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Re: mksh import
,--- You/Dennis (Thu, 6 Jan 2011 13:54:20 +0800) ----*
| If you have accounting turned on on your system
No accounting on the FreeBSD system, for sure, and I am close to
certain about the other systems I used.
| the reason ksh93 does so well with that script becomes clear: The
| other shells all fork a bunch of subshells, I'm guessing to execute
| each instance the recursively-called function, while ksh93 manages
| to complete the whole thing in a single process (that's why the
| system time is close to zero).
Interesting -- I've never noticed that with 'bash', but I wasn't
really watching. Later I'll run the test again with bash, monitoring
the 'bash' processes.
| That's a pretty good trick, but I'm not quite sure the numbers
| from that can be translated into an expectation for real world
| performance. Most shell scripts I read spend most of their time
| running other programs, and if you do that here (say, change echo
| to /bin/echo) I've got a feeling the difference between that and
| /bin/sh will look considerably smaller.
That is close to the point I made early on: in a build environment,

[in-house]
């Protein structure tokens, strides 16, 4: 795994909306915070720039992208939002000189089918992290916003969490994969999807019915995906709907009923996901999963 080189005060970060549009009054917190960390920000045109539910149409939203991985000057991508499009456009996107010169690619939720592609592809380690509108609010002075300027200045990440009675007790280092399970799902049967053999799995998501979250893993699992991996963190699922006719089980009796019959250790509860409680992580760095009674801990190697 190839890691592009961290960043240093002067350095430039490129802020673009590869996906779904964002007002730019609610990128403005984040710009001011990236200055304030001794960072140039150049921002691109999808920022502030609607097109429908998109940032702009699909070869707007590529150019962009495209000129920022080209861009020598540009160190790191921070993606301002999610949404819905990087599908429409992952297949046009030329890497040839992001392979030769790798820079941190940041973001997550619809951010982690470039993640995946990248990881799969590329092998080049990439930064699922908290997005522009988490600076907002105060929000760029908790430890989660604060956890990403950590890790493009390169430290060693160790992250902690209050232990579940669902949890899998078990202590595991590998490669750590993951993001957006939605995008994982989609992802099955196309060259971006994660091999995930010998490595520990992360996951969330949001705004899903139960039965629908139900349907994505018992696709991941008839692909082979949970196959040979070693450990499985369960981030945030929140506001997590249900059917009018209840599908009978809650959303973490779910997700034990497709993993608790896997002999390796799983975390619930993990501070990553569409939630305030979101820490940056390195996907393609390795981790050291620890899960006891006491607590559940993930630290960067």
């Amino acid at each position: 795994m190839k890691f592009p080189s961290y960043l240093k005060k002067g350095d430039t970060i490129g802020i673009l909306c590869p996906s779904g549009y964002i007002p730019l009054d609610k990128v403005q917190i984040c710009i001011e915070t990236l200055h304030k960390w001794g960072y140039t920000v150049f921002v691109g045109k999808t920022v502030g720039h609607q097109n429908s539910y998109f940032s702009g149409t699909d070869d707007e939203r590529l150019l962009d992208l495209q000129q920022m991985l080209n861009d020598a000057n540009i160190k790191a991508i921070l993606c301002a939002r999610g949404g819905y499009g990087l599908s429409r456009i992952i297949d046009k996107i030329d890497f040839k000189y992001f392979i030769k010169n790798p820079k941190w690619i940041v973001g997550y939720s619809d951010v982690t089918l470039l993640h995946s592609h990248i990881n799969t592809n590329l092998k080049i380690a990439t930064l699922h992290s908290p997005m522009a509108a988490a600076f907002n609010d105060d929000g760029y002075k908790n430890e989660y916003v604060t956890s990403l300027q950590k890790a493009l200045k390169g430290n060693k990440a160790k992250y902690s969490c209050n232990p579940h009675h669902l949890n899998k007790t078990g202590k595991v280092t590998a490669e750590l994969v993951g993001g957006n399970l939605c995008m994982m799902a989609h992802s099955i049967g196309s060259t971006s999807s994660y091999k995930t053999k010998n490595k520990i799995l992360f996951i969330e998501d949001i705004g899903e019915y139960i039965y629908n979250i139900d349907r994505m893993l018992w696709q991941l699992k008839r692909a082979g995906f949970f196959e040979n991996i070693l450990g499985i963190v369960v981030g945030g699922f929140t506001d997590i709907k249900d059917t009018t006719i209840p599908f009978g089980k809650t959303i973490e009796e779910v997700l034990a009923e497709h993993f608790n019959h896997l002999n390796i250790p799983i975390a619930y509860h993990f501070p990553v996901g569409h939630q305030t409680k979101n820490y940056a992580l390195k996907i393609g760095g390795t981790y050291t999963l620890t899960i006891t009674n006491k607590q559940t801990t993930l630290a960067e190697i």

one should expect much more time being spent compiling than spawning
the compilers. Honestly, I can't think of a real-life case where
shell performance would matter to me; I'd never do the work similar to
what is in the test scripts we just saw, using any shell, if I cared
about the performance.
But it's a very interesting experiment -- and the portability issues
are no less interesting than the performance ones, IMHO.
| That's not to say ksh93 isn't interesting, but I don't think the
| fact that it runs that script two or three times faster than
| everything else says too much about anything beyond that script.
This is still the first good test case for shell performance I've
seen. Interesting to me :-)
-- Alex -- alex-goncharov%comcast.net@localhost --
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